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I am working on an alternative argument for Bertrand's Postulate that depends on the following argument.

Please let me know if I made a mistake or if any point is unclear.

Let:

  • $p_k$ be the $k$th prime.
  • $p_k\#$ be the primorial for $p_k$
  • $\mu(i)$ be the möbius function
  • $r(m,d)$ be the remainder when an integer $m$ is divided by an integer $d$
  • $x \ge 2$ be an integer.

Then:

$\sum\limits_{i|\dfrac{p_k\#}{2}}\left(\left\lfloor\dfrac{2x}{i}\right\rfloor - 2\left\lfloor\dfrac{x}{i}\right\rfloor\right)\mu(i) = -1$ or $0$

Argument:

(1) For any divisor $i$:

  • if $r(x,i) > \dfrac{i-1}{2}$ then:

$-\left\lfloor\dfrac{2x}{i}\right\rfloor + 2\left\lfloor\dfrac{x}{i}\right\rfloor=\dfrac{-2x + r(2x,i) + 2x - 2r(x,i)}{i} = \dfrac{-i}{i} = -1$

  • if $r(x,i) \le \dfrac{i-1}{2}$ then:

$-\left\lfloor\dfrac{2x}{i}\right\rfloor + 2\left\lfloor\dfrac{x}{i}\right\rfloor=\dfrac{-2x + r(2x,i) + 2x - 2r(x,i)}{i} = 0$

(2) For any nonprime divisor $i$ with factors $f_1, \dots, f_n$:

  • if for any factor $f_j$, $r(x,f_j) \le \dfrac{f_j-1}{2}$, then:

$f_1 \dots \dfrac{f_j-1}{2} \dots f_n = \dfrac{(f_1 \dots f_j \dots f_n) - (f_1 \dots f_n)}{2} < \dfrac{f1 \dots f_j \dots f_n-1}{2}$

  • So, only if for all factors $f_j$ of $i$, $r(x,f_j) > \dfrac{f_j-1}{2}$ will:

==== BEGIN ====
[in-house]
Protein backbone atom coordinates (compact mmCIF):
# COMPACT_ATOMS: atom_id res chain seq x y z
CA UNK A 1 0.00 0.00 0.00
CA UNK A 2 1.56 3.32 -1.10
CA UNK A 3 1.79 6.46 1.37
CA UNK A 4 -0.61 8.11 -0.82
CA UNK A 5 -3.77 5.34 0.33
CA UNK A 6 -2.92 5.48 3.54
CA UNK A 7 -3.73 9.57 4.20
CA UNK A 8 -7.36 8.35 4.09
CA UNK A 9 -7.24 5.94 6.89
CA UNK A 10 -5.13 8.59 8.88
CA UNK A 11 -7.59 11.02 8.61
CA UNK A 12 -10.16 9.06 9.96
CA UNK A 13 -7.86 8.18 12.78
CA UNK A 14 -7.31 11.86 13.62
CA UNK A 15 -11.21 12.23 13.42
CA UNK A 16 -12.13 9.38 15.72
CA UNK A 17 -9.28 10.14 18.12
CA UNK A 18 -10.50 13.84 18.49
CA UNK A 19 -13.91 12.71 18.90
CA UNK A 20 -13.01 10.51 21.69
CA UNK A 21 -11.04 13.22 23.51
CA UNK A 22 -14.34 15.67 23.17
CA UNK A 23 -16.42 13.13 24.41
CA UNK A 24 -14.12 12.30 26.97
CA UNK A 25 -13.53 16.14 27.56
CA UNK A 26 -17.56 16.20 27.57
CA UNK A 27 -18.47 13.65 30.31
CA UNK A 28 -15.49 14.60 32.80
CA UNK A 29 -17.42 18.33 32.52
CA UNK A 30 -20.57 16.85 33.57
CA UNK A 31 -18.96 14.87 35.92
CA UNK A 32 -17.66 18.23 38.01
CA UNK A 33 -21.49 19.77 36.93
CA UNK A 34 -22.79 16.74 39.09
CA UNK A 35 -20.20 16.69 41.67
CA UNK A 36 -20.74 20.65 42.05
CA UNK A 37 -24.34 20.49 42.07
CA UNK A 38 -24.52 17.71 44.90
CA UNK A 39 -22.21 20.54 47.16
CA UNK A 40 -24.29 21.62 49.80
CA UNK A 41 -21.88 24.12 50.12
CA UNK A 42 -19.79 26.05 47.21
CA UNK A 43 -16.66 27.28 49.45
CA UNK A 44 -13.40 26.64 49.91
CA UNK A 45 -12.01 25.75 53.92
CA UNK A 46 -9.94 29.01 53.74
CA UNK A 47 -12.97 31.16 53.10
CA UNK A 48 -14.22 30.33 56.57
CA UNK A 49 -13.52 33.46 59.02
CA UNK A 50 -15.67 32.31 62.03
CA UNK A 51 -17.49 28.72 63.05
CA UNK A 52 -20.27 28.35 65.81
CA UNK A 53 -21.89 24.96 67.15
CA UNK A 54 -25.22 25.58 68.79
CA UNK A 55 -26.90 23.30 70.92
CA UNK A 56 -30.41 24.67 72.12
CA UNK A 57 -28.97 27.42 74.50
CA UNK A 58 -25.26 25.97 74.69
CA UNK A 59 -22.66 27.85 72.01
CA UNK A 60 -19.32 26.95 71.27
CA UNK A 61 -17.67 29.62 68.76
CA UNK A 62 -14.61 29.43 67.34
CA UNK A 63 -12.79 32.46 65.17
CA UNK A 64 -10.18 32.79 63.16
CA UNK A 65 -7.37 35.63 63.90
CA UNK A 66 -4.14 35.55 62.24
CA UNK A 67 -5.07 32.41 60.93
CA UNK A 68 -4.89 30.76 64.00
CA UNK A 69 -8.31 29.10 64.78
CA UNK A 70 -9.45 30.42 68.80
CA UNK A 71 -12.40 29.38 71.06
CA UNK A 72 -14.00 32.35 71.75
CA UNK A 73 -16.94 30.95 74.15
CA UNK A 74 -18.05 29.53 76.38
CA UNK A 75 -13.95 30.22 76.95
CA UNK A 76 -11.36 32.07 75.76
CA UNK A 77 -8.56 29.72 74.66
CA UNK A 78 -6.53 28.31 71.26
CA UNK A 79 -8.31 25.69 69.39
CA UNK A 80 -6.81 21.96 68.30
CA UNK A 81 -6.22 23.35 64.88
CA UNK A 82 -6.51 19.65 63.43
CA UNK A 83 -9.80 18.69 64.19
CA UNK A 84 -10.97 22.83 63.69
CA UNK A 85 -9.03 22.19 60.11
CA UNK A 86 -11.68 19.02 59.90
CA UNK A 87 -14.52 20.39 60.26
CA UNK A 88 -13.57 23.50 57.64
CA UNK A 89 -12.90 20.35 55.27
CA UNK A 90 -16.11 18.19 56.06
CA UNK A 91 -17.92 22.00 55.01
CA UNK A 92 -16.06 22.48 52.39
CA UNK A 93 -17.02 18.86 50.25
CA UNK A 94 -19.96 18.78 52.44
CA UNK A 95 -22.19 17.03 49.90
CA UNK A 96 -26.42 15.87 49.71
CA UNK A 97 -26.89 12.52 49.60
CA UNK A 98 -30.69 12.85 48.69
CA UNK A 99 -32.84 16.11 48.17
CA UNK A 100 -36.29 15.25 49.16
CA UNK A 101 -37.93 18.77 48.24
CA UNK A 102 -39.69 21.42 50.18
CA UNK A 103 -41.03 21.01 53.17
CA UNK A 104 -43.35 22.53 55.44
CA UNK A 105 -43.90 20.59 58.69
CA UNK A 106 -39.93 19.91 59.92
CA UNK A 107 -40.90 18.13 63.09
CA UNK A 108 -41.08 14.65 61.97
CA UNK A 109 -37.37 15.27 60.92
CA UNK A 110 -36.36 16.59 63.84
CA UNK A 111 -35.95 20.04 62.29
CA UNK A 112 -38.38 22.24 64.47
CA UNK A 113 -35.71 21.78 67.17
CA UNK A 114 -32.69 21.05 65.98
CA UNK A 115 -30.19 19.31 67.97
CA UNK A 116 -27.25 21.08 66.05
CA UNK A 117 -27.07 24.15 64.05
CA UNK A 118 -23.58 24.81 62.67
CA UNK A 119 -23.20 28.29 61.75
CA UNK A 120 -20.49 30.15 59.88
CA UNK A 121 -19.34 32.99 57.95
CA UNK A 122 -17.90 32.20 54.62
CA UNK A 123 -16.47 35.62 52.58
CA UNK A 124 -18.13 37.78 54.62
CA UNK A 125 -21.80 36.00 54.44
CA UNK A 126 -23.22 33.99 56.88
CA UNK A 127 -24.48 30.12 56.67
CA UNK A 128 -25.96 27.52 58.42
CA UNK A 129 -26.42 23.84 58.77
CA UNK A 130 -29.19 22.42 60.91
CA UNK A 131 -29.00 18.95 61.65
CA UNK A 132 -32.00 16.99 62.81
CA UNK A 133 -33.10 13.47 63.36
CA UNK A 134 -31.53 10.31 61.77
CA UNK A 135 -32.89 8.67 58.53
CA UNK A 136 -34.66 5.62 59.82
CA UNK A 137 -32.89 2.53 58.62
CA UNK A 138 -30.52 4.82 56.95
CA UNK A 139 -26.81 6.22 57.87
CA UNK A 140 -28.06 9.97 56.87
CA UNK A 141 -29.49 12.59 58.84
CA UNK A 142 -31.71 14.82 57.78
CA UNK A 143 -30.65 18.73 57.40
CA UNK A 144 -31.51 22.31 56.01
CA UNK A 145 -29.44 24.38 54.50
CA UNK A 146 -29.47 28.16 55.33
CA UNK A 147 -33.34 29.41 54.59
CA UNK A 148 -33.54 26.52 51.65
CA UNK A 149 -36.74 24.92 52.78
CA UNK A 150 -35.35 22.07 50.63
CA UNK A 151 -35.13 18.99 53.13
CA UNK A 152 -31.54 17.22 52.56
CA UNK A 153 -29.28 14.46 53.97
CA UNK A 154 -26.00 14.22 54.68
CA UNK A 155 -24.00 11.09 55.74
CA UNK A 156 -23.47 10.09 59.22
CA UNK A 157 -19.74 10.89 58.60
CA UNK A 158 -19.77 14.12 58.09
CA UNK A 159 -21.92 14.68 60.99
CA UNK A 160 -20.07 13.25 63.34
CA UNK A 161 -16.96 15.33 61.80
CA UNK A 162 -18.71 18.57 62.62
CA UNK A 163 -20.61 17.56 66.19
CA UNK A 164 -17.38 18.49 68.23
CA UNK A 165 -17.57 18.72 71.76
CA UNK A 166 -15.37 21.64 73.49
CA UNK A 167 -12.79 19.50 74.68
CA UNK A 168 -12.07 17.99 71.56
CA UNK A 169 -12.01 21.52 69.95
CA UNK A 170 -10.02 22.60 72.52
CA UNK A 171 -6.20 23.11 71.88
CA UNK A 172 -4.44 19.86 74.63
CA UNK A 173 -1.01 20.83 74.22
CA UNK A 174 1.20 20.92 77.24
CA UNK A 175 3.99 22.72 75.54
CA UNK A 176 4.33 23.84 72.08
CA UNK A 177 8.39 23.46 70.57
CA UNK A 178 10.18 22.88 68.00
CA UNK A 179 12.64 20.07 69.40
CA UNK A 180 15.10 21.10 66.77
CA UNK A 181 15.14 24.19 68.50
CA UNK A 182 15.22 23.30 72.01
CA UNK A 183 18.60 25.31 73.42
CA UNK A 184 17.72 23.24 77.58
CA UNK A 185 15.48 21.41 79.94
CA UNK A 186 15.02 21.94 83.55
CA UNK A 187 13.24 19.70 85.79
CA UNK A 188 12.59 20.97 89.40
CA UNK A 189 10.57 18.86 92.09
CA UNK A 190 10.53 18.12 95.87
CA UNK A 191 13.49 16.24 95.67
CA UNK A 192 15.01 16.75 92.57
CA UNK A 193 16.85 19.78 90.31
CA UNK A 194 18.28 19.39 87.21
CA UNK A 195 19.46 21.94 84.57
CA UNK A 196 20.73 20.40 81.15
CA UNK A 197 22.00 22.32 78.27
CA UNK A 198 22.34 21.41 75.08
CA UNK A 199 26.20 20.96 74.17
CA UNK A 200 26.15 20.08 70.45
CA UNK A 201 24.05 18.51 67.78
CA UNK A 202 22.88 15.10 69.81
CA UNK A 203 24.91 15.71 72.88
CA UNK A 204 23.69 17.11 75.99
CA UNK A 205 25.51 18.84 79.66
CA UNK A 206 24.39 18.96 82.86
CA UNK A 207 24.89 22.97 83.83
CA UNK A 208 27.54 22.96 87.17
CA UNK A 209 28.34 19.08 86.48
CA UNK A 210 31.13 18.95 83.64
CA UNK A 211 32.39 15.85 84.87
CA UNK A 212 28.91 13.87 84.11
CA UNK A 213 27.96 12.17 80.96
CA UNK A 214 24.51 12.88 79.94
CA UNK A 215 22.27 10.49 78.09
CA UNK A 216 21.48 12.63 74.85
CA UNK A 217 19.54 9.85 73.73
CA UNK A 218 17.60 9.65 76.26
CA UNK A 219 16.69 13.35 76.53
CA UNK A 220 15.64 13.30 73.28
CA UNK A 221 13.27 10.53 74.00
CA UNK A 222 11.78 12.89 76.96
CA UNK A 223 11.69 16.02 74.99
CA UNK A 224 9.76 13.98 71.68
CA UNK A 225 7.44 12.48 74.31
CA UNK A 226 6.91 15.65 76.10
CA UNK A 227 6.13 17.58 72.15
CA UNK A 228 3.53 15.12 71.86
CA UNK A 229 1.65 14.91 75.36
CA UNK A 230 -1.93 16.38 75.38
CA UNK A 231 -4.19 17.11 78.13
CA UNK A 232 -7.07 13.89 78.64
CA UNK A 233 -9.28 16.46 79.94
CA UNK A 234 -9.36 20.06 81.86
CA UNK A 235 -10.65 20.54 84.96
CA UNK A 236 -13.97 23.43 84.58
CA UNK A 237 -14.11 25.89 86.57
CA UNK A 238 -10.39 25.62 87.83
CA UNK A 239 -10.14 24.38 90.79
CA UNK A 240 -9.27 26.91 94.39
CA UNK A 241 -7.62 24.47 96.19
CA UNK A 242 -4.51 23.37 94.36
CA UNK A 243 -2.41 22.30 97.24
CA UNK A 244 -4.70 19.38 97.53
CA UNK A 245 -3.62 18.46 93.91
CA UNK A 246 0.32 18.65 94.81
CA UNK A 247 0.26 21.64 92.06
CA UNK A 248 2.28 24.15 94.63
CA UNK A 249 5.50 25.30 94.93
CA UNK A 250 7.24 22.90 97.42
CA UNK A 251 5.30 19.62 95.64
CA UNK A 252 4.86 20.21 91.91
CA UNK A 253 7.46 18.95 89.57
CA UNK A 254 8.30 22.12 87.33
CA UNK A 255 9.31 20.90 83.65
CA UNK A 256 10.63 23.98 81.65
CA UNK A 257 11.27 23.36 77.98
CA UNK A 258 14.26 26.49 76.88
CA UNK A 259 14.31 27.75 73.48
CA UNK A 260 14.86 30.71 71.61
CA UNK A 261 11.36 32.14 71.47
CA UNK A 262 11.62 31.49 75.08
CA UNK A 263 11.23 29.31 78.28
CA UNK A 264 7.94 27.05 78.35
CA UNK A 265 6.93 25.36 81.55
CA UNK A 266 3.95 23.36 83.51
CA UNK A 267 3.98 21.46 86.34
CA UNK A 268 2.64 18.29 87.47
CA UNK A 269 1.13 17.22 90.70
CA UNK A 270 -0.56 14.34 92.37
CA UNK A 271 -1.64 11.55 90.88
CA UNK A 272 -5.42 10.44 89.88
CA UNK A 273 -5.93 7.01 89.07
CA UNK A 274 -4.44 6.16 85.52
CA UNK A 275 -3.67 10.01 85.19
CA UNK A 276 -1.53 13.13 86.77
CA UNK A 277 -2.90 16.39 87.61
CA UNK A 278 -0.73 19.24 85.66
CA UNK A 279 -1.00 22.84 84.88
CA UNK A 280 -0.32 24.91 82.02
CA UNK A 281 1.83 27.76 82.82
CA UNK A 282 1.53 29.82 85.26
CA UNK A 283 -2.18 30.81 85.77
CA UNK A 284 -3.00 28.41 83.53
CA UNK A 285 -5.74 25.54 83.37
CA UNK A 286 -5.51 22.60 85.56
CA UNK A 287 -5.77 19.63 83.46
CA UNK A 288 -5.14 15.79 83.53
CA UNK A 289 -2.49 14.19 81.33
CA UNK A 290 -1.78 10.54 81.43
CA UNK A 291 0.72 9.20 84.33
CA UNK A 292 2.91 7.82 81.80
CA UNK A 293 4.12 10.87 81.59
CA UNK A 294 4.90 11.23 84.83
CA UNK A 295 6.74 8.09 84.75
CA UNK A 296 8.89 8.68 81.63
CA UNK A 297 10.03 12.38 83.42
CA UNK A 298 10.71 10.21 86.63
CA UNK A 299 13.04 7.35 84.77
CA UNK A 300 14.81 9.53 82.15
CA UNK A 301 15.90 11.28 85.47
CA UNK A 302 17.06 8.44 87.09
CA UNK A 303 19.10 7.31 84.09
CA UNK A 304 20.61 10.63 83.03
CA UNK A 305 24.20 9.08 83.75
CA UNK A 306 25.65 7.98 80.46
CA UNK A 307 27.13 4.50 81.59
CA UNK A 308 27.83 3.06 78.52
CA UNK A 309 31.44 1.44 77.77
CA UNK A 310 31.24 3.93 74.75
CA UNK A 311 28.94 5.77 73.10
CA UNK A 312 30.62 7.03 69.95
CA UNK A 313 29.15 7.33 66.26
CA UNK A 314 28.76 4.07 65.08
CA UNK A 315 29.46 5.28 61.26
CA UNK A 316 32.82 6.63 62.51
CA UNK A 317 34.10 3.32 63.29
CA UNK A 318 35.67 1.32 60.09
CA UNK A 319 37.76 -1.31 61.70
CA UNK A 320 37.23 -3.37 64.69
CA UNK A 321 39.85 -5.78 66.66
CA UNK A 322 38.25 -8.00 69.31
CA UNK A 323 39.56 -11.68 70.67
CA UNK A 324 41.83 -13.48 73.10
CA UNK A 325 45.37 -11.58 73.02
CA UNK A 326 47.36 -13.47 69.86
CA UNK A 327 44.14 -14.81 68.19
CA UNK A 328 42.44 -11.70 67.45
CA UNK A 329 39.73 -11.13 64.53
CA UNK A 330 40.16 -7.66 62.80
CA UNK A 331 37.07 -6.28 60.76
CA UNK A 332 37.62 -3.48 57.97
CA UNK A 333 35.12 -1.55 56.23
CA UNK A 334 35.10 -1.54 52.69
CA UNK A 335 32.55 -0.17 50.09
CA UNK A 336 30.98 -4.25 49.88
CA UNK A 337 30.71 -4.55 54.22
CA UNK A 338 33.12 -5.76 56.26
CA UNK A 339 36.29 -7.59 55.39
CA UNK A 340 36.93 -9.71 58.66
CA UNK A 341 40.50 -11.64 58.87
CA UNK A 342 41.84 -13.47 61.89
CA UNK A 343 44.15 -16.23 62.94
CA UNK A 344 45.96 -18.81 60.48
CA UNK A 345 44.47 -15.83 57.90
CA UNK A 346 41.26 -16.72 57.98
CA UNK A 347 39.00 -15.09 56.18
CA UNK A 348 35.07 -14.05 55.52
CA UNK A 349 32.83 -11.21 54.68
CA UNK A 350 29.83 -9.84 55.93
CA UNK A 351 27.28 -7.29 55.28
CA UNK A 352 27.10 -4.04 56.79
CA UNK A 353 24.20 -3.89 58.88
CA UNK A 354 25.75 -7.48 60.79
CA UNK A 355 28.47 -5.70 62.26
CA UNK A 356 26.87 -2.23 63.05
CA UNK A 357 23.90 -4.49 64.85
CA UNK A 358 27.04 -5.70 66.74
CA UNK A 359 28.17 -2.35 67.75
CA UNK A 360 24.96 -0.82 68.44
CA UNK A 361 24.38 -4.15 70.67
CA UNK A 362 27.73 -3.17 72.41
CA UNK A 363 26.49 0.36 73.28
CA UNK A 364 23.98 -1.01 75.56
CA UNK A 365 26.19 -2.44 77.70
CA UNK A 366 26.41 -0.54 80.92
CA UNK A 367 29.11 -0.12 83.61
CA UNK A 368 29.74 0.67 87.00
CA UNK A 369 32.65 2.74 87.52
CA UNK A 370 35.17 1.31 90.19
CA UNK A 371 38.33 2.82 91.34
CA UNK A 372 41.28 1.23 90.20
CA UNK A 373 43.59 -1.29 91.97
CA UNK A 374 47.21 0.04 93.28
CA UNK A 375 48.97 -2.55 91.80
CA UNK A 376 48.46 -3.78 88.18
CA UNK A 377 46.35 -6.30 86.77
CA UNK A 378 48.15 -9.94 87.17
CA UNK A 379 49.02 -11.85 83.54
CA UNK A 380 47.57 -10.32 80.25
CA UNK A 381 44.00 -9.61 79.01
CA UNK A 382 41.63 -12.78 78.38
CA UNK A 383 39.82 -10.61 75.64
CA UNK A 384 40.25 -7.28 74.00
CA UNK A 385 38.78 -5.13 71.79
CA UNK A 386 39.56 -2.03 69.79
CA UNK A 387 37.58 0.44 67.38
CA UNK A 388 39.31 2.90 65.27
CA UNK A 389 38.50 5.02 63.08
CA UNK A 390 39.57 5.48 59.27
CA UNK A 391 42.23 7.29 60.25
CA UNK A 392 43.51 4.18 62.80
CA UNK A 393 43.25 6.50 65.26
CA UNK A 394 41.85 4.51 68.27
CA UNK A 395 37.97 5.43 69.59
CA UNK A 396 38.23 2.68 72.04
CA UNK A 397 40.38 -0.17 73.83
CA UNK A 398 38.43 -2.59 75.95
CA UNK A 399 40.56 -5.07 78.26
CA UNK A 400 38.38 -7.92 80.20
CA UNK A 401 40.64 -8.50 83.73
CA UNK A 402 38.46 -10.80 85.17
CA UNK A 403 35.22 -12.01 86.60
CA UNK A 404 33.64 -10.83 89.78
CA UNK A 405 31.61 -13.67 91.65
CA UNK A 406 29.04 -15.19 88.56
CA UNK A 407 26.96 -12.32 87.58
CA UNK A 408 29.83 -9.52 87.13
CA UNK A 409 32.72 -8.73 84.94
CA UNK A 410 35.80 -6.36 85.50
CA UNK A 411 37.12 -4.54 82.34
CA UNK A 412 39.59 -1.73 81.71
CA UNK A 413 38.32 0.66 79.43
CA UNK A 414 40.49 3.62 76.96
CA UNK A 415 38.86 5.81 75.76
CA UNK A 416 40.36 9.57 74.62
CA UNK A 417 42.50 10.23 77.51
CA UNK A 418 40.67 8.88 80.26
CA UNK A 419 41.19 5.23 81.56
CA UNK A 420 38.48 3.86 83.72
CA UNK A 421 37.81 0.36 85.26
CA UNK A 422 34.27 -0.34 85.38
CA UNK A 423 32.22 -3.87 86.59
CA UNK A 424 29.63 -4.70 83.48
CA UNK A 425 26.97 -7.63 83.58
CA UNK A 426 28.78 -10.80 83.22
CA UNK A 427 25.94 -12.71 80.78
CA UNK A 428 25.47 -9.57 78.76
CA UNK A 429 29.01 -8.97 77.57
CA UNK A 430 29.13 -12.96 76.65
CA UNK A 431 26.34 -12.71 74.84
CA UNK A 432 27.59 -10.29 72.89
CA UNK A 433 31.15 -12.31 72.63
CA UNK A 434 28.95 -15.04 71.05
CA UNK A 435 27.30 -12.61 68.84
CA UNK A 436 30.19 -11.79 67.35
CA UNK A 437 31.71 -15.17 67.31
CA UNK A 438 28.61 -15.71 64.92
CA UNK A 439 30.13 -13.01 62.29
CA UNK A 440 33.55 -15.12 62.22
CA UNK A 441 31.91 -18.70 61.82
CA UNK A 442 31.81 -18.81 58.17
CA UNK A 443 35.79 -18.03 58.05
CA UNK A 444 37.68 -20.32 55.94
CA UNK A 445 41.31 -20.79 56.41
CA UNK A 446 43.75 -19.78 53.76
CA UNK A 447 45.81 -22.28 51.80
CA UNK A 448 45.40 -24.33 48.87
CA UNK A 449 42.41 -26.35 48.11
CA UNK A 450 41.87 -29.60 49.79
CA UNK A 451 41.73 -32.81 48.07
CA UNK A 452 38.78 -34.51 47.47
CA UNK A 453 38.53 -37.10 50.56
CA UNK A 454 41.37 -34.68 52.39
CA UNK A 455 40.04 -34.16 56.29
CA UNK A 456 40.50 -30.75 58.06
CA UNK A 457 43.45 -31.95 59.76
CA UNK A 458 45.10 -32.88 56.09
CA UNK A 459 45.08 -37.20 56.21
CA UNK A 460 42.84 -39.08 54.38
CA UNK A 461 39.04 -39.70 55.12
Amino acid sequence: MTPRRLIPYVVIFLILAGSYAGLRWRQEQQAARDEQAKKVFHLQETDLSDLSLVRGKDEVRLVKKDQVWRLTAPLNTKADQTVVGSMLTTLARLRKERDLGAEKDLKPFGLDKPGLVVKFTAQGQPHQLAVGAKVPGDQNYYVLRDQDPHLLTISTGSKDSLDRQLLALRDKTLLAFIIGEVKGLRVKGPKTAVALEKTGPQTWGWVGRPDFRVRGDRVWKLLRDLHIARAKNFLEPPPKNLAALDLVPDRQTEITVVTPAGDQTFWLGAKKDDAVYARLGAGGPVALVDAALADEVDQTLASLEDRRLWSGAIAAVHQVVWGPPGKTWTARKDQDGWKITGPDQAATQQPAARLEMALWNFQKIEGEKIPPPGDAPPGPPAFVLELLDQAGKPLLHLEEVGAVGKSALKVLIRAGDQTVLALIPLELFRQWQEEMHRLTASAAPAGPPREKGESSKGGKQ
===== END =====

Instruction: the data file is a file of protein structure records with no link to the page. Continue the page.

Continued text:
$\left(\left\lfloor\dfrac{2x}{i}\right\rfloor - 2\left\lfloor\dfrac{x}{i}\right\rfloor\right)\mu(i) =\mu(i)$

(3) So, let $P$ be the set of odd primes $p_i$ such that $p_i \le p_k$ and $r(x,p_i) > \dfrac{p_i-1}{2}$

(4) For all $i | \dfrac{p_k\#}{2}$, if there exists $p_j \not\in P$ such that $p_j | i$, then:

$\left(\left\lfloor\dfrac{2x}{i}\right\rfloor - 2\left\lfloor\dfrac{x}{i}\right\rfloor\right)\mu(i) =0$

(5) It follows that if $|P| =$ the number of elements in $P$:

$\sum\limits_{i|\dfrac{p_k\#}{2}}\left(\left\lfloor\dfrac{2x}{i}\right\rfloor - 2\left\lfloor\dfrac{x}{i}\right\rfloor\right)\mu(i) = \sum\limits_{i=1}^{|P|}{{|P|}\choose{i}}(-1)^{i}$

(6) Using the Binomial Theorem, we know that:

$-1=(1-1)^{|P|} - 1 = \sum\limits_{i=0}^{|P|}{{|P|}\choose{i}}(-1)^i - 1= \sum\limits_{i=1}^{|P|}{{|P|}\choose{i}}(-1)^i$

(7) In conclusion:

  • If there are any primes $p_i \le p_k$ with $r(x,p_i) > \dfrac{p_i-1}{2}$, then:

$\sum\limits_{i|\dfrac{p_k\#}{2}}\left(\left\lfloor\dfrac{2x}{i}\right\rfloor - 2\left\lfloor\dfrac{x}{i}\right\rfloor\right)\mu(i) = -1$

  • If there are no primes $p_i \le p_k$ with $r(x,p_i) > \dfrac{p_i-1}{2}$, then:

$\sum\limits_{i|\dfrac{p_k\#}{2}}\left(\left\lfloor\dfrac{2x}{i}\right\rfloor - 2\left\lfloor\dfrac{x}{i}\right\rfloor\right)\mu(i) = 0$


Edit:

Step 2 is wrong which invalidates the argument.

I have added a definition for $x$

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I have several comments. First, in what you're trying to show of

$\sum\limits_{i|\dfrac{p_k\#}{2}}\left(\left\lfloor\dfrac{2x}{i}\right\rfloor - 2\left\lfloor\dfrac{x}{i}\right\rfloor\right)\mu(i) = -1$ or $0$

you don't define what $x$ is. As such, for now, I will assume it can represent any integer.

Next, a minor issue is that in your argument (1), you are using the negative of $\left\lfloor\dfrac{2x}{i}\right\rfloor - 2\left\lfloor\dfrac{x}{i}\right\rfloor$ used in what you're trying to show. To me at least, it would be slightly less confusing to use the same expression instead to show the result is always $1$ or $0$.

With your argument (2), you say that the expression

$f_1 \dots \dfrac{f_j-1}{2} \dots f_n = \dfrac{(f_1 \dots f_j \dots f_n) - (f_1 \dots f_n)}{2} < \dfrac{f1 \dots f_j \dots f_n-1}{2}$